One of the giants of search, Yahoo Inc, has announced that it will be embracing a number of semantic web standards.
Support for the standards will be built into the new Yahoo Search open platform, according to Amit Kumar’s entry in the Yahoo Search blog on Thursday. Kumar is the director of product management at Yahoo Search.
“In the coming weeks, we’ll be releasing more detailed specifications that will describe our support of semantic web standards,” he writes.
“Initially, we plan to support a number of microformats, including hCard, hCalendar, hReview, hAtom, and XFN. Yahoo Search will work with the web community to evolve the vocabulary framework for embedding structured data. For starters, we plan to support vocabulary components from Dublin Core, Creative Commons, FOAF, GEORss, MediaRSS, and others based on feedback. And, we will support RDFa and eRDF markup to embed these into existing HTML pages. Finally, we are announcing support for the OpenSearch specification, with extensions for structured queries to deep web data sources.”
OpenSearch is a collection of simple formats for the sharing of search results that can be used to help people discover and use a search engine and to syndicate search results across the web. The search giant had developed an extremely effective way of searching for pages on the internet, Tim Berners-Lee said, but that ability paled in comparison to what could be achieved on the “web of the future.”
As part of the announcement, Yahoo says it will be opening up its new Yahoo Search platform to third party developers, with plans to launch a beta program for a development tool to build Enhanced Results applications for the platform in a few weeks. “Enhanced Results apps built by developers can utilize the structured data available through public APIs and in our index (made available by site owners through either feeds or the semantic web standards discussed above),” he writes.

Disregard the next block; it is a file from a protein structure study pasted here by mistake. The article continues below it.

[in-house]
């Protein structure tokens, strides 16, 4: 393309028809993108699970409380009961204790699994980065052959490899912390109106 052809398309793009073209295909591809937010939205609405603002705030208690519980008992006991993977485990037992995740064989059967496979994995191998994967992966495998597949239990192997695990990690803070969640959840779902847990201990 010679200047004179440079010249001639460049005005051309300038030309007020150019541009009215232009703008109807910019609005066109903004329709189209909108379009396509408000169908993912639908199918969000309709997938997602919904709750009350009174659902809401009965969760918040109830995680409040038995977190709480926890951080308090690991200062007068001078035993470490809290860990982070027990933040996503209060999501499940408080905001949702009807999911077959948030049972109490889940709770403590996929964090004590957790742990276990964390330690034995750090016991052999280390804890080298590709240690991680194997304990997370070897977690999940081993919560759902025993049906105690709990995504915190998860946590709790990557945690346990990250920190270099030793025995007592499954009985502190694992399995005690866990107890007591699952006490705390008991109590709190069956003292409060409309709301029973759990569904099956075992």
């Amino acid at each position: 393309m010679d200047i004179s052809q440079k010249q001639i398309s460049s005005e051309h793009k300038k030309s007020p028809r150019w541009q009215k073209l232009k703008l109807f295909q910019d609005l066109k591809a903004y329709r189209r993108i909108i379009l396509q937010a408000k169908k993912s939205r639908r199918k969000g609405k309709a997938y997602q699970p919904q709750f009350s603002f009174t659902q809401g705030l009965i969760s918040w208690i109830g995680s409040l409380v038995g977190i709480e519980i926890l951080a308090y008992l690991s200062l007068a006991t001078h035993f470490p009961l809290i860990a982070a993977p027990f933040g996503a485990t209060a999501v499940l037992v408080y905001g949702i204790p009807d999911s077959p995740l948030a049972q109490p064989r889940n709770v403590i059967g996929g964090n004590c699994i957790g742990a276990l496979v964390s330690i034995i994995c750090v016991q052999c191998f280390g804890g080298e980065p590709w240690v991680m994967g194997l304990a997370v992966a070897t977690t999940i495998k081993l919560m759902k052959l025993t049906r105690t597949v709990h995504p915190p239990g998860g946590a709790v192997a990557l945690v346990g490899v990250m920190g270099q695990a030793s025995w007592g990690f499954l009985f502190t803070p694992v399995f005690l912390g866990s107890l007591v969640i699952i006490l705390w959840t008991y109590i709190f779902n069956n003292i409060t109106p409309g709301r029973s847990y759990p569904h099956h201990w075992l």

The news of Yahoo’s support for semantic web standards comes at the tail end of a week in which world wide web inventor Tim Berners-Lee said that its search rival Google could be superseded as the pre-eminent brand on the internet by a company that harnesses the power of next-generation web technology. According to an interview that Berners-Lee gave to Jonathan Richards of the U.K.’es Times Online, the search giant had developed an extremely effective way of searching for pages on the internet. But, he told Richards, that ability paled in comparison to what could be achieved on the web of the future, which will enable direct connectivity between much more low-level pieces of information, which in turn will give rise to new services.
This development at Yahoo is separate from but related to its work in microsearch. Microsearch has been the testing ground for some of the ideas around semantic search, and most likely will continue to be, according to Peter Mika, a researcher who’s working in that area at Yahoo Research Barcelona. Microsearch is a research prototype, while SearchMonkey (the code name for Yahoo’s open search platform) is soon to be released as a product designed to handle a large number of users and a virtually unlimited amount of metadata, he writes in an email. There are a number of features in microsearch that won’t appear in SearchMonkey yet. Nevertheless, he says, the important news here is that Yahoo can now stand in front of the world and announce its support for Semantic Web standards in a product for which it has very high expectations.
“Personally,” he writes, “I believe that SearchMonkey will unleash a completely new wave of innovation in the Semantic Web domain by putting the entire world’s metadata at the fingertips of developers. And that is quite something!”